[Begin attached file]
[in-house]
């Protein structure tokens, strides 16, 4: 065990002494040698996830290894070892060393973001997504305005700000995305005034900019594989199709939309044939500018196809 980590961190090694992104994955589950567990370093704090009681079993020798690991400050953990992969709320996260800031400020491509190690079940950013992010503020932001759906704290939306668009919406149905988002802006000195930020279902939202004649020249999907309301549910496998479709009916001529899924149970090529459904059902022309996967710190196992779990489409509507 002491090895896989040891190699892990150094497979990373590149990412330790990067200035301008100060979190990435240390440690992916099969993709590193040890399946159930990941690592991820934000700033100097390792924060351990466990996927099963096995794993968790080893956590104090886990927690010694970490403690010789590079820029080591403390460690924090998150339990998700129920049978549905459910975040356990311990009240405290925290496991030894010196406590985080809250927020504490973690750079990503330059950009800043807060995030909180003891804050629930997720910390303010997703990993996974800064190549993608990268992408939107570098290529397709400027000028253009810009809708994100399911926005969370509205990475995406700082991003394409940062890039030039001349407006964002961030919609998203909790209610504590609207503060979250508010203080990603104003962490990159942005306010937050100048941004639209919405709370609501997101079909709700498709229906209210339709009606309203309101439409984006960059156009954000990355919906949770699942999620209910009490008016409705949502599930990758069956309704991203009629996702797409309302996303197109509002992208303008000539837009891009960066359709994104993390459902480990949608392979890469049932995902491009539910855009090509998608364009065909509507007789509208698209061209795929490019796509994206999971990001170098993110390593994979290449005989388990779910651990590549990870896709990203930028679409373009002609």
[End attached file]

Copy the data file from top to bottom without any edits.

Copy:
[in-house]
């Protein structure tokens, strides 16, 4: 065990002494040698996830290894070892060393973001997504305005700000995305005034900019594989199709939309044939500018196809 980590961190090694992104994955589950567990370093704090009681079993020798690991400050953990992969709320996260800031400020491509190690079940950013992010503020932001759906704290939306668009919406149905988002802006000195930020279902939202004649020249999907309301549910496998479709009916001529899924149970090529459904059902022309996967710190196992779990489409509507 002491090895896989040891190699892990150094497979990373590149990412330790990067200035301008100060979190990435240390440690992916099969993709590193040890399946159930990941690592991820934000700033100097390792924060351990466990996927099963096995794993968790080893956590104090886990927690010694970490403690010789590079820029080591403390460690924090998150339990998700129920049978549905459910975040356990311990009240405290925290496991030894010196406590985080809250927020504490973690750079990503330059950009800043807060995030909180003891804050629930997720910390303010997703990993996974800064190549993608990268992408939107570098290529397709400027000028253009810009809708994100399911926005969370509205990475995406700082991003394409940062890039030039001349407006964002961030919609998203909790209610504590609207503060979250508010203080990603104003962490990159942005306010937050100048941004639209919405709370609501997101079909709700498709229906209210339709009606309203309101439409984006960059156009954000990355919906949770699942999620209910009490008016409705949502599930990758069956309704991203009629996702797409309302996303197109509002992208303008000539837009891009960066359709994104993390459902480990949608392979890469049932995902491009539910855009090509998608364009065909509507007789509208698209061209795929490019796509994206999971990001170098993110390593994979290449005989388990779910651990590549990870896709990203930028679409373009002609």